• Salem Witch Museum

    Salem Witch Museum, North Washington Square, Salem, MA, USA .

    The Salem Witch Museum examines one of the most enduring and emotional events in American History, the Salem witch trials of 1692. The museum consists of two presentations. The first provides an immersive look into the events of 1692. Visitors experience the drama of that dark time though thirteen life-size stage sets, figures, lighting and narration as they are witness to the web of lies and intrigue of the Salem witch-hunt.

    Our second exhibit, Witches: Evolving Perceptions, explores the meaning behind the word witch and evolution of the image of the witch over time. This presentation focuses on the European witch trials and the background leading to the Salem witch trials. In addition, this presentation discusses the emergence of the stereotypical witch and the phenomenon of witch-hunting.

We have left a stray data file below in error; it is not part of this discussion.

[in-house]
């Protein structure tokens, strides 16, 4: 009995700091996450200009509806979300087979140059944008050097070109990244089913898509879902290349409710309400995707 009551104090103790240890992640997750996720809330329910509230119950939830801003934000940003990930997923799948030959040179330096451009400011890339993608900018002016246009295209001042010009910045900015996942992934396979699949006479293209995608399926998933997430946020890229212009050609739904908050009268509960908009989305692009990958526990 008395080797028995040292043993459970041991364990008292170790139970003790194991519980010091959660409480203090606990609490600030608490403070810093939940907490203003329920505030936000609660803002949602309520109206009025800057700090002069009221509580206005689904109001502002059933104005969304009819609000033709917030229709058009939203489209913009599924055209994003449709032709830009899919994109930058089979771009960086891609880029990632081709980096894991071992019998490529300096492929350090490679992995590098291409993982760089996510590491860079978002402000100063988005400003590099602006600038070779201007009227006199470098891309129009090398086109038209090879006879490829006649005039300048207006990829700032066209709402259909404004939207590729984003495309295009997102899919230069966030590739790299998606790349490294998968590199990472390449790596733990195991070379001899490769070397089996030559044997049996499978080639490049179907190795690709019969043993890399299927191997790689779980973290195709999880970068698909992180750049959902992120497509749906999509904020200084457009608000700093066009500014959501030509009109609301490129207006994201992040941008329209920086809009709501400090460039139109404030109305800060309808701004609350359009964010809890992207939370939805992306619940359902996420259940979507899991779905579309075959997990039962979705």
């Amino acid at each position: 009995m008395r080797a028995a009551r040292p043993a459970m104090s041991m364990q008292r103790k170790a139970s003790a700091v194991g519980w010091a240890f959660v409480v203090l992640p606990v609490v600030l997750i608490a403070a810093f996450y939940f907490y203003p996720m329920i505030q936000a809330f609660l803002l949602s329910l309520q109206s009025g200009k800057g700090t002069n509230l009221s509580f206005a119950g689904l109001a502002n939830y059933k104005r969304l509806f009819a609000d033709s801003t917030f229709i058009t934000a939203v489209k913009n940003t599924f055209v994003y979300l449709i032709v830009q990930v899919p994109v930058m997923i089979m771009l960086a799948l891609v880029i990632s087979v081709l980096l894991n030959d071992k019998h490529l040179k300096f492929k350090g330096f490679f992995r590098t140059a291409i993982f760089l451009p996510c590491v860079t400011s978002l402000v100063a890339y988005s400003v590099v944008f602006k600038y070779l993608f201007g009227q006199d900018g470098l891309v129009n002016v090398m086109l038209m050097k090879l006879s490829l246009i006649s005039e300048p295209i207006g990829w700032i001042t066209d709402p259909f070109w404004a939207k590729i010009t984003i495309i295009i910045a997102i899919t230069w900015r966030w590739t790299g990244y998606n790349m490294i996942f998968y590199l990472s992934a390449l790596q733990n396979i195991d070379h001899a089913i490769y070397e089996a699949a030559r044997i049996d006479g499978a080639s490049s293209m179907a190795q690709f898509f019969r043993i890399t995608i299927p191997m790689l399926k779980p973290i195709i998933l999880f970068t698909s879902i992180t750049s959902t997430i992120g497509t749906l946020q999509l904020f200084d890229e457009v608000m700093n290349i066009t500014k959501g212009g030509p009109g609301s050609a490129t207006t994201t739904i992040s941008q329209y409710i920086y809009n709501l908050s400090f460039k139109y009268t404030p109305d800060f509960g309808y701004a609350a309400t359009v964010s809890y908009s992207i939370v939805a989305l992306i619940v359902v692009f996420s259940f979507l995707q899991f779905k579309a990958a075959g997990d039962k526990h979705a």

The museum is open year-round, every day except Thanksgiving, Christmas, New Year’s Day and in January for several weeks as we close to paint, and prepare the museum for the upcoming season. Presentations are offered every half-hour from 10:00 am to 4:30 pm, with extended hours in July, August and October. Plan to allow at least one hour for your visit.

    For our international visitors, we offer our main presentation in French, German, Japanese, Spanish, Italian, Russian, Mandarin and Cantonese by request.


    1. The museum presentation depicts tragic history, including a tableau of the Devil, the pressing of Giles Corey and hanging of George Burroughs. These tableaux may not be suitable for all audiences.
    2. We have modified our mask policy. Visitors can choose to mask or not. We will continue to monitor city, state and CDC guidelines and may make changes to this policy as needed.
  • The Witch Dungeon

    16 Lynde St, Salem, MA 01970, USA .